For the first time in seven months of state monitoring, Californians surpassed Gov. Jerry Brown's water-conservation goal, reducing water use by more than 20% in December 2014 compared to the same month the year before.
The 22.2% statewide reduction came after months of conservation stagnation, which had prompted concern from some water officials. In August 2014, the state cut its water use by 11.5%, but water conservation lagged in the months that followed and leveled off around 10%.
The encouraging cuts in water use come as the state suffered through a dry January in which San Francisco got no rain for the first time in 165 years. In a statement, State Water Board Chairwoman Felicia Marcus called the 22.2% reduction "welcome news."
"It appears we are entering a fourth year of drought, which is awful to contemplate, but we must," Marcus said. "Conservation is still the smartest and most cost effective way to deal with this difficult drought."
Water officials have said Southern California's large population makes the region's water use a significant driver in the state's overall efforts. The South Coast Hydrologic Region, which includes Los Angeles, cut its use 23.2% in December 2014 versus the year prior.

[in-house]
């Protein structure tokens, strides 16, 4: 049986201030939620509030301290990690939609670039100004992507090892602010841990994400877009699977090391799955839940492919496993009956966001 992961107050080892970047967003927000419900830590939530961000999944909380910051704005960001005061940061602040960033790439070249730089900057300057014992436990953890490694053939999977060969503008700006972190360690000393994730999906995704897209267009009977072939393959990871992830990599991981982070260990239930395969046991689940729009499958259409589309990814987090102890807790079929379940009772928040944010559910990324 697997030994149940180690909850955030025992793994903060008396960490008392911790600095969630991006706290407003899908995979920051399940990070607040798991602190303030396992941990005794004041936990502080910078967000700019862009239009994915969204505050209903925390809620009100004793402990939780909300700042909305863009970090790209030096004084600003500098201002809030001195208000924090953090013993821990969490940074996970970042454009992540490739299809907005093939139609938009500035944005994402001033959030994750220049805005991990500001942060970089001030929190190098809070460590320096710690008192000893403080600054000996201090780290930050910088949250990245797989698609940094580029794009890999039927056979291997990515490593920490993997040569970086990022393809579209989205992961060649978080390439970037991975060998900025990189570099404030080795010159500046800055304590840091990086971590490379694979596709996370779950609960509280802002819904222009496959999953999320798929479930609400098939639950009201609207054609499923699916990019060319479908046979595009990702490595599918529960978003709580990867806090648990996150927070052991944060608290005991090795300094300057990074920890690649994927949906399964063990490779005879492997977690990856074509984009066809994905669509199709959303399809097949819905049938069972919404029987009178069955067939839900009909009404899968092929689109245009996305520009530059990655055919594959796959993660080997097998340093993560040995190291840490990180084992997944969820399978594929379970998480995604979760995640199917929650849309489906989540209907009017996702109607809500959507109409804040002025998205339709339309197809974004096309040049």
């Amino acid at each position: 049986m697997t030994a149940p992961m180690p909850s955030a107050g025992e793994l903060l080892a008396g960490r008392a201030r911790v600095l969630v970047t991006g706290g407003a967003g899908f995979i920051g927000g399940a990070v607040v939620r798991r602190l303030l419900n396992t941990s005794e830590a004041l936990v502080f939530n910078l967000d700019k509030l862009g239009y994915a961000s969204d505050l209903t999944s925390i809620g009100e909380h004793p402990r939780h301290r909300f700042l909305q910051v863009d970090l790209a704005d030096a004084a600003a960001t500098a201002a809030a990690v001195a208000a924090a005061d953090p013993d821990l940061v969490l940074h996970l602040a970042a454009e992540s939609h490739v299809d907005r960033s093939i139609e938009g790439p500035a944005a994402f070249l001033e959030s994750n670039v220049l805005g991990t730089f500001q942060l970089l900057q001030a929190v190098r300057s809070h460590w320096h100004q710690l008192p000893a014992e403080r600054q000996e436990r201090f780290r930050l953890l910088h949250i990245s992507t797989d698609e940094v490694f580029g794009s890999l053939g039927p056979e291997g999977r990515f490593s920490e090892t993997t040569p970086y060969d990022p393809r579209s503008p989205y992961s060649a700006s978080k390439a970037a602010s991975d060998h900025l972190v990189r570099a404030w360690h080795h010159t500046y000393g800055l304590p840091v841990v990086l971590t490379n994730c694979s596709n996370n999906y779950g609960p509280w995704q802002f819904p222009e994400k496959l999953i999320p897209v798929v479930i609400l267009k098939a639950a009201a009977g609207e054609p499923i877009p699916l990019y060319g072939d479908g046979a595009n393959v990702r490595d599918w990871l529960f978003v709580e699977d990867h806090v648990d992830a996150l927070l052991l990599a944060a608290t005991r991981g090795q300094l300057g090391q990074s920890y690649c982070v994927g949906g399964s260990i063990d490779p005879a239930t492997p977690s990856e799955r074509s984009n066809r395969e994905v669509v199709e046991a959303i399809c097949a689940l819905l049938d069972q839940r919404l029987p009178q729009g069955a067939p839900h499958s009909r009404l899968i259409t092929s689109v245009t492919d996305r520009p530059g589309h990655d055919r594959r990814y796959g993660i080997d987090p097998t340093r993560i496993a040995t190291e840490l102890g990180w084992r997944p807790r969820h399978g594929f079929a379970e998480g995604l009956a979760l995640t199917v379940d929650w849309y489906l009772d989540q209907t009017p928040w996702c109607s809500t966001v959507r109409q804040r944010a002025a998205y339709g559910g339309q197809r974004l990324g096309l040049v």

In a presentation Tuesday morning, state water officials named 18 South Coast water suppliers that cut use by more than 20% and whose residents used less than 60 gallons of water per person per day.
Los Angeles Department of Water and Power customers cut their use by 20.9% in December, and used 62 residential gallons per person per day. Overall, California residents averaged 67 gallons of water use per person per day. That was down from as much as 140 gallons in June 2014.
"CA is doing its part to #SaveOurWater, but the drought is far from over," Brown tweeted Tuesday afternoon. "Careful stewardship & conservation must be our way of life."
Officials had said they were concerned that a wet winter would discourage people from conserving.
"This was a wet December in most of the state, and people got the message not to water on top of the rain – that is good news," Marcus said. "Our challenge will be to keep outdoor irrigation to a minimum as we move into the warmer spring months."
Since the state water board began collecting comparative data last summer, Californians have saved more than 134 billion gallons of water – enough to supply 1.8 million California residents for a year, officials said.